A ripped-from-the-headlines premise provides the catalyst for a taut, provocative thriller in "Stephanie Daley," the highly accomplished sophomore feature from writer-director Hilary Brougher. Built around performances by Tilda Swinton and Amber Tamblyn, pic brushes up against hot-button issues from teen pregnancy and sex ed to the separation of church and state.
A ripped-from-the-headlines premise — a teenage mother accused of killing her newborn — provides the catalyst for a taut, provocative, sometimes overreaching but always absorbing thriller in “Stephanie Daley,” the highly accomplished sophomore feature from writer-director Hilary Brougher. Built around knockout lead performances by Tilda Swinton and erstwhile “Joan of Arcadia” star Amber Tamblyn, pic brushes up against hot-button issues from teen pregnancy and sex ed to the separation of church and state, without turning into an “issues” picture. But overriding bleak tone and absence of easy answers suggest a commercial forecast as forbidding as the pic’s snowbound upstate New York setting.
In a gripping opening, 16-year-old Stephanie (Tamblyn) tracks through the snow during a high school ski club retreat, leaving a trail of blood. She collapses and is rushed to the hospital, where it is discovered she has just given birth. Claiming she didn’t know she was pregnant and that the baby was stillborn, Stephanie is nonetheless brought up on murder charges when the physical evidence reveals the baby (discovered in a toilet) had water in its lungs and toilet paper stuffed down its throat.
Five months later, on the verge of a trial, Stephanie is scheduled for examination by forensic psychologist Lydie Crane (Swinton), who recently endured a stillbirth herself and is pregnant again. A series of sessions between therapist and patient follows, during which Stephanie’s past — or, at least, her version of it — unfolds in flashback.
But if the basic premise of “Stephanie Daley” seems more conventional than that of Brougher’s debut feature, the 1997 nuclear paranoia/time travel drama “The Sticky Fingers of Time,” the variety of tones she creates and sustains over the course of this beguiling work, from woman’s social melodrama to Cronenbergian horror, is no less impressive.
The flashbacks, which show Stephanie’s high-school life and the party at which she loses her virginity, recall “The Last Picture Show” in their awkward adolescent sexuality. The scenes between Stephanie and her parents are uncommonly truthful in their feel for that teenage tug-of-war between freedom and supervision. And the ultimate depiction of Stephanie’s bathroom-stall labor is as unnerving a cinematic set piece as anything this side of a Michael Haneke movie — all the more so for Brougher’s refusal to tell us how we should feel toward Stephanie.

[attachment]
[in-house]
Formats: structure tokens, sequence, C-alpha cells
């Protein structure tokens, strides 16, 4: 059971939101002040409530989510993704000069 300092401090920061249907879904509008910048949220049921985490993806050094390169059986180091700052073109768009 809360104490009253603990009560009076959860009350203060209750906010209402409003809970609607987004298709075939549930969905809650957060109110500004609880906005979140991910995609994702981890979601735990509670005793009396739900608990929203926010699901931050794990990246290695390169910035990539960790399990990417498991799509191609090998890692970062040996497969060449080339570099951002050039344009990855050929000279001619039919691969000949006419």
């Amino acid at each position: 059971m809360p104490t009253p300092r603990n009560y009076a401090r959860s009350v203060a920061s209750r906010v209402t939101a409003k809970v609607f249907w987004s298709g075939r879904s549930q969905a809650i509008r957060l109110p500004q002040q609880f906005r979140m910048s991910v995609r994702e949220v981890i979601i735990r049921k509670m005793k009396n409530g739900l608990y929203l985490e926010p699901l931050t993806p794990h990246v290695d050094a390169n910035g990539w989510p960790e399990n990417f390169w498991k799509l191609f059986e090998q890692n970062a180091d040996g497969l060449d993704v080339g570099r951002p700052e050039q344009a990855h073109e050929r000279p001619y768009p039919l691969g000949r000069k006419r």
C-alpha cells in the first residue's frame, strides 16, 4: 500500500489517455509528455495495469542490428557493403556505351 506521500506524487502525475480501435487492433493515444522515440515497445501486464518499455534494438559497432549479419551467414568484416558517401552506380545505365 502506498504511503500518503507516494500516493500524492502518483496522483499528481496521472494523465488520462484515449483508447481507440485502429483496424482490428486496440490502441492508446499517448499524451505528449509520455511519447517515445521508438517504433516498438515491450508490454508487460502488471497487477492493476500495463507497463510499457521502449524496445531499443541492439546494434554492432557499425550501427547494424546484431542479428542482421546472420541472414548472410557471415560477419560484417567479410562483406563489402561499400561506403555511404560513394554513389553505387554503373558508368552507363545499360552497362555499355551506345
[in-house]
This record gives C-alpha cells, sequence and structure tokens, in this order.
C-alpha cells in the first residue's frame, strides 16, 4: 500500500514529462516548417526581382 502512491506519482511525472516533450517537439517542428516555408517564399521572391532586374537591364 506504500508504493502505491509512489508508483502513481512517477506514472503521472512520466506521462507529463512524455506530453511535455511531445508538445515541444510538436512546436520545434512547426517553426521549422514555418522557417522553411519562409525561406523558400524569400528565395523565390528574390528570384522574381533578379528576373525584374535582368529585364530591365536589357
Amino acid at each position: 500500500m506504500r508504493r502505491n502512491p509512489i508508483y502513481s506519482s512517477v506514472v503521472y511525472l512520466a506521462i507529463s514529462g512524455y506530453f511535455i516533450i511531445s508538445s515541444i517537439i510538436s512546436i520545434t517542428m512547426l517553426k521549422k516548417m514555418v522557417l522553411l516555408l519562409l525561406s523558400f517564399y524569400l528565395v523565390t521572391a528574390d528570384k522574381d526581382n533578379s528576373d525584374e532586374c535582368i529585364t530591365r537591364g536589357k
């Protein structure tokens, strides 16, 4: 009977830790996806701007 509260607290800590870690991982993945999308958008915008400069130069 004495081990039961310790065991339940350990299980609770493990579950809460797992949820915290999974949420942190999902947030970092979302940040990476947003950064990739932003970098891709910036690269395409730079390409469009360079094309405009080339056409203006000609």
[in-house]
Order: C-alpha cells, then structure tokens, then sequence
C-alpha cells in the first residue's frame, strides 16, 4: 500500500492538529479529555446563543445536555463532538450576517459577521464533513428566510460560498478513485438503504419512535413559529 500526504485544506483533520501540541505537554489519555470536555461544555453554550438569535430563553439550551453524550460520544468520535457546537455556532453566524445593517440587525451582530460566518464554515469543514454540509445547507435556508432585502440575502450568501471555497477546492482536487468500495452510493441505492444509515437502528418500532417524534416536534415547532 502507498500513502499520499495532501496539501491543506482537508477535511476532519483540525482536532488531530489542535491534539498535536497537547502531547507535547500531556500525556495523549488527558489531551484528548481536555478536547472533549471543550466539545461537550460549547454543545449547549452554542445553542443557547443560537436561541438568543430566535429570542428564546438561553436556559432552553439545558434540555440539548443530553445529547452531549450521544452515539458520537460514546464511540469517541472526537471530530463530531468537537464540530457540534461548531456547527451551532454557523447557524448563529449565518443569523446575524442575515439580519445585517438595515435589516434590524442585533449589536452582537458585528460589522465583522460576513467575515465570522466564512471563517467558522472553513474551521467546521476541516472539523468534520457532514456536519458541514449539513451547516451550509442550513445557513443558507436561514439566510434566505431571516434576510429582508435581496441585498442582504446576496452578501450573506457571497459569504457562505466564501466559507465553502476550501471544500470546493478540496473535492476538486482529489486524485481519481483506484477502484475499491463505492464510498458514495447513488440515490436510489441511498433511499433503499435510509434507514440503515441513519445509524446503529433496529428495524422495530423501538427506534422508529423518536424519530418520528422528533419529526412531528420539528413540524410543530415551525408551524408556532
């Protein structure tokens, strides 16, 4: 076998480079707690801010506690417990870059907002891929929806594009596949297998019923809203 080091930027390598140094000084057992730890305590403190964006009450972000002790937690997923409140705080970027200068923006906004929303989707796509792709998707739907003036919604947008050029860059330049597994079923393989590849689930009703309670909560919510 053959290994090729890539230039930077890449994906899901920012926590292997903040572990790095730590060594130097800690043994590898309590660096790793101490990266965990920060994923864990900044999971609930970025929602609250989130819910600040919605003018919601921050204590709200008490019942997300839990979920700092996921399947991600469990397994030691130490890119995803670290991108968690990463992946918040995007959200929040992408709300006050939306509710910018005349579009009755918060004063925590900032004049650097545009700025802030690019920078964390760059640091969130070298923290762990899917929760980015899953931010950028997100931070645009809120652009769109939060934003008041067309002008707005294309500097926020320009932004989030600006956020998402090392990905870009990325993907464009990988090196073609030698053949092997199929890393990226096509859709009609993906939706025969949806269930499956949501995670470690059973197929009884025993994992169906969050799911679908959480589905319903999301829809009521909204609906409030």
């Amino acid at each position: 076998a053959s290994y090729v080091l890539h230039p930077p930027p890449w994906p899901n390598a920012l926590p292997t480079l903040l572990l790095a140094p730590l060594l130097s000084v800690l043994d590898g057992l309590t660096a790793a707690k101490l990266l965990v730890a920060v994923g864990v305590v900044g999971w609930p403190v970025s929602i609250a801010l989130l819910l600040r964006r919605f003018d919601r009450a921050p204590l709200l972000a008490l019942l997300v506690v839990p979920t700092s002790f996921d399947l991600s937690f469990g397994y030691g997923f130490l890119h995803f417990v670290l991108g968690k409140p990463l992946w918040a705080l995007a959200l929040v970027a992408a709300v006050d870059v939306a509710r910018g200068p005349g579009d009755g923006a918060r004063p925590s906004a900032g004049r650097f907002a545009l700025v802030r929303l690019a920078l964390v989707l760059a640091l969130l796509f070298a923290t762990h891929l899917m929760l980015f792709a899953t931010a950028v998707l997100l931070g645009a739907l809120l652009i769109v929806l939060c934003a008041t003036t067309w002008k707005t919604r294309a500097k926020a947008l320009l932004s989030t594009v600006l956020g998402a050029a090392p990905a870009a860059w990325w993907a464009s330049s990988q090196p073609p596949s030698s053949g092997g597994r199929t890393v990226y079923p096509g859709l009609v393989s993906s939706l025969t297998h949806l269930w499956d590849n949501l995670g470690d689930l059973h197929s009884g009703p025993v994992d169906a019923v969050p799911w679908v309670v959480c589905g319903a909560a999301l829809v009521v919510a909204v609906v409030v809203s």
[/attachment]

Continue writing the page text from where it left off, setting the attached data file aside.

“Stephanie Daley” is also very much Lydie’s story, and the film is at its strongest when it concentrates on the odd tension that develops between this mature woman who has strived so desperately to have a baby and this naive young adult who has, seemingly without care, tossed one away. Despite her composed exterior, Lydie’s own life seems headed toward crisis: Her architect husband (an excellent Timothy Hutton) may be having an affair, while her interactions with Stephanie dredge up unresolved feelings about her own dead child.
Brougher never allows the pic to devolve into a simplistic pro-choice versus pro-life debate, or for Stephanie and Lydie to move toward some teary-eyed common ground. Rather, she keeps her focus on the myriad physical, emotional and psychological ramifications of bringing a child into the world.
However, at the close of the pic’s brisk 91-minute running time, other potentially intriguing ideas raised by the film — notably, a recurring discussion about religious faith and Stephanie’s contention that her pregnancy may have been a punishment from God — remain only superficially explored.
Brougher has developed a more confident visual style in the decade since “Sticky Fingers,” executing scenes with a cool, at times almost clinical precision and drawing extraordinary work from her actors. Like her characters in “The Deep End” and “Thumbsucker,” this role affords Swinton a welcome opportunity to play against the kind of otherworldly exotic in which she’s been frequently typecast, and also to appear more fragile and vulnerable onscreen than she has ever allowed herself.
Tamblyn, meanwhile, is a quiet revelation in a role that is like a high-wire act performed over the chasm between childhood innocence and adult responsibility.
Tech credits are modest, but solid, with David Morrison’s HD-to-35mm lensing segueing nicely from muted grays and browns in present day scenes to warm, saturated hues in the flashbacks. Minimalist musical score by David Mansfield (“Heaven’s Gate,” “Transamerica”) is also a plus.